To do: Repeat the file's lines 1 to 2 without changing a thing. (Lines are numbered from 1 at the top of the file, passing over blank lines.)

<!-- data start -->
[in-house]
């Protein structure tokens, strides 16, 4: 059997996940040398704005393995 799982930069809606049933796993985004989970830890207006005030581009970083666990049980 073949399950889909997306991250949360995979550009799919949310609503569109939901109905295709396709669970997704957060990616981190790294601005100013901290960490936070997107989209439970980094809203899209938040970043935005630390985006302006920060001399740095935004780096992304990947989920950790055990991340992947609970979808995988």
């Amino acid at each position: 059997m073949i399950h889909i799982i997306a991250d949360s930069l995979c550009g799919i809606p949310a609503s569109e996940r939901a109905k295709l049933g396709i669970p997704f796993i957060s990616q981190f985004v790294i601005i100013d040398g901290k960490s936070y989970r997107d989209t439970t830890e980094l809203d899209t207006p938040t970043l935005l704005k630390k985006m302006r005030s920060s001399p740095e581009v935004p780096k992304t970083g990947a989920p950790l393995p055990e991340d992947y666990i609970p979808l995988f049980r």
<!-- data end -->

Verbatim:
[in-house]
């Protein structure tokens, strides 16, 4: 059997996940040398704005393995 799982930069809606049933796993985004989970830890207006005030581009970083666990049980 073949399950889909997306991250949360995979550009799919949310609503569109939901109905295709396709669970997704957060990616981190790294601005100013901290960490936070997107989209439970980094809203899209938040970043935005630390985006302006920060001399740095935004780096992304990947989920950790055990991340992947609970979808995988």